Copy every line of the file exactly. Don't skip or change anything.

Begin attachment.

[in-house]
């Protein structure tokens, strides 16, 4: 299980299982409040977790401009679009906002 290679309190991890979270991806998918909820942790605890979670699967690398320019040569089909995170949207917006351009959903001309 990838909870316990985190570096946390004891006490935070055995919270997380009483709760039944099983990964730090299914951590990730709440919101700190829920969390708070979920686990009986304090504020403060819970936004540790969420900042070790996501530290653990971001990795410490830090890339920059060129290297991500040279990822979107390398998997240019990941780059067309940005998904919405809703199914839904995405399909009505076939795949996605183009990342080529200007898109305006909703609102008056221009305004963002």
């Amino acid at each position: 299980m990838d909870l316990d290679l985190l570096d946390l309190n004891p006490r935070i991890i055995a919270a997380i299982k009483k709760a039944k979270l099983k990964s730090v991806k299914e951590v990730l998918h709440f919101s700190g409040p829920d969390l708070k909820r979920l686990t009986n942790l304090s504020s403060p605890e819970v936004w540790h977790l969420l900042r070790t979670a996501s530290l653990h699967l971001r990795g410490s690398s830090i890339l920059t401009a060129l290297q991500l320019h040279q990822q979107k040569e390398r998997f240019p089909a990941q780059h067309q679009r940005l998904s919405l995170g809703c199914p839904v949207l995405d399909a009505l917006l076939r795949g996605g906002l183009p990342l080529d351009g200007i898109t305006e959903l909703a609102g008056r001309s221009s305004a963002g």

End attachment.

[in-house]
């Protein structure tokens, strides 16, 4: 299980299982409040977790401009679009906002 290679309190991890979270991806998918909820942790605890979670699967690398320019040569089909995170949207917006351009959903001309 990838909870316990985190570096946390004891006490935070055995919270997380009483709760039944099983990964730090299914951590990730709440919101700190829920969390708070979920686990009986304090504020403060819970936004540790969420900042070790996501530290653990971001990795410490830090890339920059060129290297991500040279990822979107390398998997240019990941780059067309940005998904919405809703199914839904995405399909009505076939795949996605183009990342080529200007898109305006909703609102008056221009305004963002």
């Amino acid at each position: 299980m990838d909870l316990d290679l985190l570096d946390l309190n004891p006490r935070i991890i055995a919270a997380i299982k009483k709760a039944k979270l099983k990964s730090v991806k299914e951590v990730l998918h709440f919101s700190g409040p829920d969390l708070k909820r979920l686990t009986n942790l304090s504020s403060p605890e819970v936004w540790h977790l969420l900042r070790t979670a996501s530290l653990h699967l971001r990795g410490s690398s830090i890339l920059t401009a060129l290297q991500l320019h040279q990822q979107k040569e390398r998997f240019p089909a990941q780059h067309q679009r940005l998904s919405l995170g809703c199914p839904v949207l995405d399909a009505l917006l076939r795949g996605g906002l183009p990342l080529d351009g200007i898109t305006e959903l909703a609102g008056r001309s221009s305004a963002g």